In 1833, the United States began diplomatic exchanges with Siam, as Thailand was called until 1938. The Thais believe that the diplomatic skills of its monarchs, combined with the modernising reforms of the Thai government, made Siam the only country in South and Southeast Asia to avoid Western colonisation.
After years of absolute monarchy, a peaceful coup d'etat transferred power to a constitutional monarchy in 1932. Since 1992, Thailand has been a functioning democracy with constitutional changes of government. The military has attempted nearly 20 coups since the fall of absolute monarchy, with the most recent in 2014.
Thailand has many beautiful art forms, including temple decoration, woodcarving and religious sculpture.
Thailand has strong cultural connections with India and China. Pop music and other forms of European and American music are extremely popular, too. The two most popular styles of traditional Thai music are luk thung and mor lam. Luk thung, or Thai country music, was developed in the mid-20th century to reflect the daily challenges of rural communities. Some of the biggest stars incorporate influences from Latin America, Asia and, especially, American film soundtracks and country music. The first all-luk thung radio station was launched in 1997. Mor lam is a type of folk music popular in Thailand's north-eastern Isan region, where there is a predominantly Lao population. It has much in common with luk thung, in its representation of rural poor. It is characterized by rapid-fire rhythmic vocals, and the percussion has a funk-feel. There are about 15 regional variations of mor lam, along with a number of modern adaptations.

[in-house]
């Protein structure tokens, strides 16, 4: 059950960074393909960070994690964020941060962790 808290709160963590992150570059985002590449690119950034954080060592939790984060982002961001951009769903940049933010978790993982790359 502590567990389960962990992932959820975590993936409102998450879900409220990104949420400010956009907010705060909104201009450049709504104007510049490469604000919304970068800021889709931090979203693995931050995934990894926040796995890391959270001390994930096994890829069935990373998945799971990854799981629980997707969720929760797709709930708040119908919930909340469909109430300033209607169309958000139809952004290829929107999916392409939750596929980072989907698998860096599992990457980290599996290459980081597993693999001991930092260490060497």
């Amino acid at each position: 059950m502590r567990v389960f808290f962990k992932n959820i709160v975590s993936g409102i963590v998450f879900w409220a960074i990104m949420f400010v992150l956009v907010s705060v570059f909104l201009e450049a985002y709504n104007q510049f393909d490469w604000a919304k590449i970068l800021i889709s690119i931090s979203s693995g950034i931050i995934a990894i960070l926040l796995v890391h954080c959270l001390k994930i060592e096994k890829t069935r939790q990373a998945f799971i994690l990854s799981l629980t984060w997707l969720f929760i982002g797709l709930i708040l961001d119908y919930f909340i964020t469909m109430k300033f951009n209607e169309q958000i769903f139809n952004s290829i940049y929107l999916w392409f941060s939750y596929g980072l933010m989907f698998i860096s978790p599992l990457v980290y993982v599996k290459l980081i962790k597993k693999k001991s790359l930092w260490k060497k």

While the official Thai language is widely spoken throughout Thailand, many Thais also speak and understand English. There are also multiple dialects of Thai spoken across the country.